“A Stone, is a Stone, is a Stone”
By Hazzan Rabbi Eva Robbins, ’04 & ’15
This enlightening Parsha, in which Jacob takes leave from his parents’ house and the place of his birth, reminds us of Lech L’cha, where G-d instructs Abraham to leave his family and go, “L’Cha,” towards himself, to his deep, inner being, in order to grow and become our forefather. Jacob must also take leave, in order that he shed the identity that shrouds him – the conniving, thief who steals what he wants and alienates his brother in the process. He is sent to his uncle, Lavan, where he can find safety and an appropriate wife. But first Jacob encounters ‘the place,’ “HaMakom,” as it is turning dark and lays down there to sleep. These opening paragraphs are full of images and language with deep meaning.
Firstly, Jacob takes a number of stones, “M’avney HaMakom” and arranges them around his head and upon awakening they become one stone, “Et-HaEven.” How has the many become one? What transpires, while he sleeps, that creates this transformation? First, a word about sleep and dreams. The Rabbis teach that when we sleep our physical being and soul separate. The body rests, while the soul enters into divine presence where it has an opportunity to make T’shuvah, repentance, for the day’s transgressions, becoming cleansed and purified and then returns, the next morning, unified and whole, as expressed in the prayer, Modeh Ani. Jacob’s sleep becomes an opportunity for his T’shuvah, for his cleansing of the many inappropriate behaviors, represented by the individual stones, that must be transformed. The image, in his dream, of angels ascending and then descending, represent each stone, shattering, as that part of his soul rises for Divine repair and then returns down, ready to reunify into one pure being, represented by the one stone, a Shalom, a wholeness. The dream becomes the means by which the many become one!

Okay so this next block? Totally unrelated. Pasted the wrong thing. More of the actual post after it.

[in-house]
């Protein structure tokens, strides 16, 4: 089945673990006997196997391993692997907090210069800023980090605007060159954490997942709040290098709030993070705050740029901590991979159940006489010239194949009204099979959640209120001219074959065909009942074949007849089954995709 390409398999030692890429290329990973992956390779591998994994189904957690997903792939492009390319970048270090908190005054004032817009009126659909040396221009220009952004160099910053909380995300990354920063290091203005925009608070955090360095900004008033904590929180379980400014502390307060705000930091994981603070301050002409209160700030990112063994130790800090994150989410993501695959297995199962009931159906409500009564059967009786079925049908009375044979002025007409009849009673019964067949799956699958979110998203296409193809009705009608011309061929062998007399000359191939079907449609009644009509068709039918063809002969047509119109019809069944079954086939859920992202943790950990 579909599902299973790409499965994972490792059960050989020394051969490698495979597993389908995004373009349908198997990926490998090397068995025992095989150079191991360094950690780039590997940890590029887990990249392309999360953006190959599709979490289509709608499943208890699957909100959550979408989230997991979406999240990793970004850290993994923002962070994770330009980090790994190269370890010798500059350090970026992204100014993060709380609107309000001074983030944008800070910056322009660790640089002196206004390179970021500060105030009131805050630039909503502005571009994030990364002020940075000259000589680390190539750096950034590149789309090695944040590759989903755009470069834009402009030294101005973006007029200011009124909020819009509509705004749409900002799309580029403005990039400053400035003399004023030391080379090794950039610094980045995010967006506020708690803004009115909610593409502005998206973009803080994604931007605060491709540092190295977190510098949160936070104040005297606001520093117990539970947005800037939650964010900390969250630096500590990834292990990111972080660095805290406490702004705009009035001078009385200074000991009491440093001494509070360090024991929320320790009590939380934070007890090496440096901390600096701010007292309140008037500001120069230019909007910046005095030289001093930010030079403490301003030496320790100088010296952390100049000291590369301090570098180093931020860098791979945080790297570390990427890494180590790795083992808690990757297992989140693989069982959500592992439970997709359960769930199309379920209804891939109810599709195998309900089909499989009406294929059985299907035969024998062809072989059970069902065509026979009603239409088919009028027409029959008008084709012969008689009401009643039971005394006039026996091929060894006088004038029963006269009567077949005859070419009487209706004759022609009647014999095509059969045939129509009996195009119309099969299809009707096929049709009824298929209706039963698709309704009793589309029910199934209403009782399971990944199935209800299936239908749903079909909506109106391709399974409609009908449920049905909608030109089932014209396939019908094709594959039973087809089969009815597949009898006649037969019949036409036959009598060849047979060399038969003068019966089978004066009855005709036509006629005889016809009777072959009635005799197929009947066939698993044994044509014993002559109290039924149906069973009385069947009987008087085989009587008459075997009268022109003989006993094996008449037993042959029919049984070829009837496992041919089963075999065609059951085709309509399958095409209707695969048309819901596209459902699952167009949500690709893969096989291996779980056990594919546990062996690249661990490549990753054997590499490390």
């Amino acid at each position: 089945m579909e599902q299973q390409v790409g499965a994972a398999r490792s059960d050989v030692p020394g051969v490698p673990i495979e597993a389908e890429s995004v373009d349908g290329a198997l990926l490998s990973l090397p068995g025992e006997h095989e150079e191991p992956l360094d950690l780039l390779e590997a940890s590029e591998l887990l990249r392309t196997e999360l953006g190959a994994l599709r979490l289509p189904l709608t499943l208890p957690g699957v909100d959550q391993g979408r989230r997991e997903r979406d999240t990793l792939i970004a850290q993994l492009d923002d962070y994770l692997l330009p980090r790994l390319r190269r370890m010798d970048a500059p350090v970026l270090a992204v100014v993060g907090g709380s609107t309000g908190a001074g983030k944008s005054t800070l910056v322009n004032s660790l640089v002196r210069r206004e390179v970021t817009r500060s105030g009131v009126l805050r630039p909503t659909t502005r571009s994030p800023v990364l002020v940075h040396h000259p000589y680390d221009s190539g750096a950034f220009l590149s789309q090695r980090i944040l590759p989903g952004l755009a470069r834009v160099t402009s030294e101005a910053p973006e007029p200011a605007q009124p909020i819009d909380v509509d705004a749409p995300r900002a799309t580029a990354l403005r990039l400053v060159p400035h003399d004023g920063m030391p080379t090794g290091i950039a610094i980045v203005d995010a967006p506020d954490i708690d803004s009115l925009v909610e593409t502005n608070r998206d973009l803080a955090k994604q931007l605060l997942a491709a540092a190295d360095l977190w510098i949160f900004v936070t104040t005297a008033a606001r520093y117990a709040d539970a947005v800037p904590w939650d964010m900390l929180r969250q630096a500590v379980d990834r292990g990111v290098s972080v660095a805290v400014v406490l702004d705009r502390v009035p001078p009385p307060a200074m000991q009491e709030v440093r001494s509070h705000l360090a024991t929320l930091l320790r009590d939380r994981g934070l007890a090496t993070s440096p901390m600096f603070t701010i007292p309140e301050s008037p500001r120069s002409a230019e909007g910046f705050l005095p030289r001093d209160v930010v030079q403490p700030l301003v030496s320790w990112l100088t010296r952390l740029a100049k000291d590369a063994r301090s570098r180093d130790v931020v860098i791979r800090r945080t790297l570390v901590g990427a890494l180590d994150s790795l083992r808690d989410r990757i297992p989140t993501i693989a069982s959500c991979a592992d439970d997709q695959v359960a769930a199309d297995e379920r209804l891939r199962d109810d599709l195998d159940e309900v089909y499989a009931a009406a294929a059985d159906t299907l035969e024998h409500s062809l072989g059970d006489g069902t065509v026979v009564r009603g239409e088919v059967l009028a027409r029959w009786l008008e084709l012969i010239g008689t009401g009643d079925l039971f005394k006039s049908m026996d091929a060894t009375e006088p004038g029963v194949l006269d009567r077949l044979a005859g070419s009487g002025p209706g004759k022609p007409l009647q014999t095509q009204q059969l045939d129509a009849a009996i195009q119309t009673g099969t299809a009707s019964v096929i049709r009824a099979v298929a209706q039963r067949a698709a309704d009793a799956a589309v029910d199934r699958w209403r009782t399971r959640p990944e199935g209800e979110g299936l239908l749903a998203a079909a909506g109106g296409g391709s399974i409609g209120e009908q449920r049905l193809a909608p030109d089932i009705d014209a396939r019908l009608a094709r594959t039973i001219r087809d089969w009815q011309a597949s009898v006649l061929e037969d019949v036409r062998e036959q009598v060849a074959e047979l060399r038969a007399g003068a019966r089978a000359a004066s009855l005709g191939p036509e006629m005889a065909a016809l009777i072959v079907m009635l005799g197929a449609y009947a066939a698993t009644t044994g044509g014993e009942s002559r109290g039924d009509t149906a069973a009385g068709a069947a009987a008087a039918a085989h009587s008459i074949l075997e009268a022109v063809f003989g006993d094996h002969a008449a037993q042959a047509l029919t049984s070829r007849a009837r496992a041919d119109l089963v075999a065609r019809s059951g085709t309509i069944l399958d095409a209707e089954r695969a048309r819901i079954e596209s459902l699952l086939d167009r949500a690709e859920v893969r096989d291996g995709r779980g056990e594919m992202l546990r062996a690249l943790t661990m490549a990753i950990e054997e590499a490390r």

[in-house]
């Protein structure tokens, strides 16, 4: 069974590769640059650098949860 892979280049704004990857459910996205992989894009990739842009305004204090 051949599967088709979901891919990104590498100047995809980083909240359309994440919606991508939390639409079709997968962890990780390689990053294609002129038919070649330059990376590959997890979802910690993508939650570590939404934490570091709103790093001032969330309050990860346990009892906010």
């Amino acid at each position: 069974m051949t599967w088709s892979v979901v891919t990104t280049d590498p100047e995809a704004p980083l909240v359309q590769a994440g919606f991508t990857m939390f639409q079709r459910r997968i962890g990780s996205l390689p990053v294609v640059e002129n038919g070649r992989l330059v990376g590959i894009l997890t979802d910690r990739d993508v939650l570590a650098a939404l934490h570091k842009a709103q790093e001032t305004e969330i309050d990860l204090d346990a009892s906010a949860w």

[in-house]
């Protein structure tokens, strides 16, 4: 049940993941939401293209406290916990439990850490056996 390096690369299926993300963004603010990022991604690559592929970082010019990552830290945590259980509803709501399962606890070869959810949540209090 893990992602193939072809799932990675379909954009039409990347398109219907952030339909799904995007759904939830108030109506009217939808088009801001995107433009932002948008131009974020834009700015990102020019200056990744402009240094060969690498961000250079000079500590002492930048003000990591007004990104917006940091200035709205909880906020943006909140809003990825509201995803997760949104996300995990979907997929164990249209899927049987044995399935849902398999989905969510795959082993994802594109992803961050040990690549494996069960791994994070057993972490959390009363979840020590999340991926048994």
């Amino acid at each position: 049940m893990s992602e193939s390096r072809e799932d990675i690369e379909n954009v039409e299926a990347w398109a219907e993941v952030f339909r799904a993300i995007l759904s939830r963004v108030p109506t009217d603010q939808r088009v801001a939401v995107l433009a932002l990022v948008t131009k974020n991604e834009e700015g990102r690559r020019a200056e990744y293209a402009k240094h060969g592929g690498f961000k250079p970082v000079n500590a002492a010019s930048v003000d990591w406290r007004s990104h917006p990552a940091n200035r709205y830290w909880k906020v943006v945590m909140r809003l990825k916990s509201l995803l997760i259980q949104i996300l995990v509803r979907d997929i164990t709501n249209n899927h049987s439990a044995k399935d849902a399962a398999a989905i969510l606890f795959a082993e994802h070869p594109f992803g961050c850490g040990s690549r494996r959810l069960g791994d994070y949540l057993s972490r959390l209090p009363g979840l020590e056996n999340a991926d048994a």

Secondly, the words HaMakom, the place, are symbolic, since Makom is another name for G-d. The “M’avney HaMakom,” these stones, are found on Divine ground and become the gateway for Jacob to enter into relationship with HaShem so that he can be healed and ready to receive his B’shert, Rachel. The text states, “Behold, G-d, was standing over Jacob and spoke to him saying that He is the G-d of Abraham, your father and the G-d of Isaac.” Why is Abraham described as Jacob’s father and not Isaac? Again this emphasizes that Jacob is more like Abraham, who must leave his past and go inside himself in order to emerge renewed to become the man of his destiny. Jacob recognizes this spiritual transformation and G-d’s presence, in this place, and names it Beit El, House of G-d. There he erects the ‘one’ stone as a pillar and anoints it with oil. He is now ready to continue his journey.
May each of us turn our ‘many’ little stones, i.e., mistakes and indiscretions, into a renewed whole, ‘one’ stone and erect it in our heart, dedicated to the Holy One.